Finally, as the author sagely mentions–we as adults cannot behave consistently, and in this way we are most assuredly able to embrace a complimentary belief system within “religious ideals”–
      We recognize our fallibility as humans and as parents and cling to Grace that His redemption can bring healing to our Children and our relationships when we fail.

    • Amanda

      I think this article coincides with the parenting of a patient, loving, divine, Eternal Heavenly Father. Christianity teaches us to “love one another”. Jesus loved the little children and often told us we should be as little children. I have learned so much about being a more “Christlike” parent from the thoughts of Kevin Geary.

      Kevin,
      I appreciate your articles and the way they make me search myself and see what I need to change to be a more inspiring guide to my children.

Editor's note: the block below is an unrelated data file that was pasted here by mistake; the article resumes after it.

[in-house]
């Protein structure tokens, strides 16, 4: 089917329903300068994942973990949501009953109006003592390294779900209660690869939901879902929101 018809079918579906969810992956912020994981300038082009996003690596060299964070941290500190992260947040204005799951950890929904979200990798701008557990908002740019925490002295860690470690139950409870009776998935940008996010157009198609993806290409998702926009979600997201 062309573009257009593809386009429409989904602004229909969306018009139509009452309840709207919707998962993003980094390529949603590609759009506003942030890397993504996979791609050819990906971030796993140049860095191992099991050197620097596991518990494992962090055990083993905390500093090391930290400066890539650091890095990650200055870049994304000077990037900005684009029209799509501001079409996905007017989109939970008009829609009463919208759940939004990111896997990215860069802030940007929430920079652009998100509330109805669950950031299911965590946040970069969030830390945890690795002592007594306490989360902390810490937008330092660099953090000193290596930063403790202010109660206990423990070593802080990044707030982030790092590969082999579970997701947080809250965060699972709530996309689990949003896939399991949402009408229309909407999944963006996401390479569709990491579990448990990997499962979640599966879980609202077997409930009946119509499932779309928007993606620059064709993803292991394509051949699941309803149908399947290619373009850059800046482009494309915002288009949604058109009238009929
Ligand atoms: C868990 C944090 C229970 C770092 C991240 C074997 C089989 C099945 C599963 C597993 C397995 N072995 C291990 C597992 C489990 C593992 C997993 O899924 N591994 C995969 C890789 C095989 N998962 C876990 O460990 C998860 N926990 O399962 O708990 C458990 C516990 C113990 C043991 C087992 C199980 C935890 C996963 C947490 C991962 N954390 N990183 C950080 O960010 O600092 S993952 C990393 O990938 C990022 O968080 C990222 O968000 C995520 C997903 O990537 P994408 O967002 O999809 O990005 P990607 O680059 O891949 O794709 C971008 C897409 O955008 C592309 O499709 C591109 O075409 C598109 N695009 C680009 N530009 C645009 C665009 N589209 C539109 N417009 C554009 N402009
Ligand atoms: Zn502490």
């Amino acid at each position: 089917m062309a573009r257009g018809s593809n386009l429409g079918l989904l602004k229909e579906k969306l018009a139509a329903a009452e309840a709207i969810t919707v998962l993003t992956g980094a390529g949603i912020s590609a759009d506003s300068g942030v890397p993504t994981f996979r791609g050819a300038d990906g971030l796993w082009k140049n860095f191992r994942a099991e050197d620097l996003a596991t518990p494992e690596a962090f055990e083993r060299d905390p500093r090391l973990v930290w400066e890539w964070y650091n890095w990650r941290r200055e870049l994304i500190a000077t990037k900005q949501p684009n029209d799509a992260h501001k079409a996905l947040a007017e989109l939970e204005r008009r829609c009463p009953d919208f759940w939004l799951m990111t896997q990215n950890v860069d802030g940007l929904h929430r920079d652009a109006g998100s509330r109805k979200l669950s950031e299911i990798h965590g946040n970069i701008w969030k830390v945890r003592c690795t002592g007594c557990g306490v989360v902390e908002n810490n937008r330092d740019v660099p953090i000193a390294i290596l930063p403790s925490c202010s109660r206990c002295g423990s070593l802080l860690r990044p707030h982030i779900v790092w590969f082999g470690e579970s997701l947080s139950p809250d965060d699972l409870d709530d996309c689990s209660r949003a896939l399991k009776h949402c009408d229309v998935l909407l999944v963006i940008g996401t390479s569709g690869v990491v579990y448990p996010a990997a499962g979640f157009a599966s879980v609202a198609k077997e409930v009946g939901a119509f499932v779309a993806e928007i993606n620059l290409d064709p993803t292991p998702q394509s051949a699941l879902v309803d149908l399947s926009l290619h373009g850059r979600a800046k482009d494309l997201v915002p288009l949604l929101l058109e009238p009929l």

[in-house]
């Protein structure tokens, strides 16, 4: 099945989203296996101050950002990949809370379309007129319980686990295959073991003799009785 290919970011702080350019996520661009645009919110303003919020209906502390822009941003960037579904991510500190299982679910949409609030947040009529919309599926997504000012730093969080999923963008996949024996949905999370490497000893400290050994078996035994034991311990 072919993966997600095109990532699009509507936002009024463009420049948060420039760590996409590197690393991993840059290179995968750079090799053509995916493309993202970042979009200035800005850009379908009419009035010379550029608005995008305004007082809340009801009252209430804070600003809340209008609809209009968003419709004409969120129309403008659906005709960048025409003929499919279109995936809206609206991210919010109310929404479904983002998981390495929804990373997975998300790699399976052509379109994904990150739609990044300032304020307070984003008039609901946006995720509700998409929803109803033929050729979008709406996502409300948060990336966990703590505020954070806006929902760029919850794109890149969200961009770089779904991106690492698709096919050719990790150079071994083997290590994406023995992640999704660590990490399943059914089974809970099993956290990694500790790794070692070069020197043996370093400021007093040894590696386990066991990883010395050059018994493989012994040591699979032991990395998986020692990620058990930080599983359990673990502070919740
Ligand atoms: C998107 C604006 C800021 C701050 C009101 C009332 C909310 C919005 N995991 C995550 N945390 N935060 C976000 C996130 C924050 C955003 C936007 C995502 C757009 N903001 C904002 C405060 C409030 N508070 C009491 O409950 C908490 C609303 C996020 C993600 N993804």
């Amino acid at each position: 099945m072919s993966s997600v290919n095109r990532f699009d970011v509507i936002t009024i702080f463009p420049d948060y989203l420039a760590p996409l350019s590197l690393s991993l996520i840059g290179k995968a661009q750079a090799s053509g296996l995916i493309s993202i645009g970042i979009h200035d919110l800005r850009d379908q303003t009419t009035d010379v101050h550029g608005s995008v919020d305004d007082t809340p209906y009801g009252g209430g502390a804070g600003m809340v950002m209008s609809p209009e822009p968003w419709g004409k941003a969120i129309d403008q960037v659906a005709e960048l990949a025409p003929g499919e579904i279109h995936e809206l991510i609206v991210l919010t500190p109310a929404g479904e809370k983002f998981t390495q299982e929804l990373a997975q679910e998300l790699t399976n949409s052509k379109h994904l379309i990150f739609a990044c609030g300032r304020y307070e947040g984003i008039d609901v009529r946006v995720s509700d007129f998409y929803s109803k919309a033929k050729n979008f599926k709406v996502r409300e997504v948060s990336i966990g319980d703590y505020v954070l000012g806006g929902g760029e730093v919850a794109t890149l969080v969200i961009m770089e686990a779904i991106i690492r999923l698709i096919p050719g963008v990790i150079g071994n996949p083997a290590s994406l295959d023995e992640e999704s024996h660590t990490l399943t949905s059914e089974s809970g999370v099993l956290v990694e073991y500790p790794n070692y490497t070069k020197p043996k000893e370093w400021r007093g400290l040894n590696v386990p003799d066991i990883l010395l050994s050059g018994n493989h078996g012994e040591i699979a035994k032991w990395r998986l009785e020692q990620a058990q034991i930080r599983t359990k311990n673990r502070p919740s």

• Corinne

    I am the mother of 3.5 year old twins. Last June I had an abortion and have since then been picking up the pieces. I used to be a terrific philosophical parent but seem to have fallen off the wagon since this summer. Do you have any advice on how to rejuvenate my parenting skills as I nurse my psyche back to health?

    • Kevin Geary

      I’m so sorry, Corinne.

      For me, reading or listening to new perspectives always motivates me. If you send me an email I’ll make sure you get a free copy of Without A Fight.

      Cheers.

    • Bates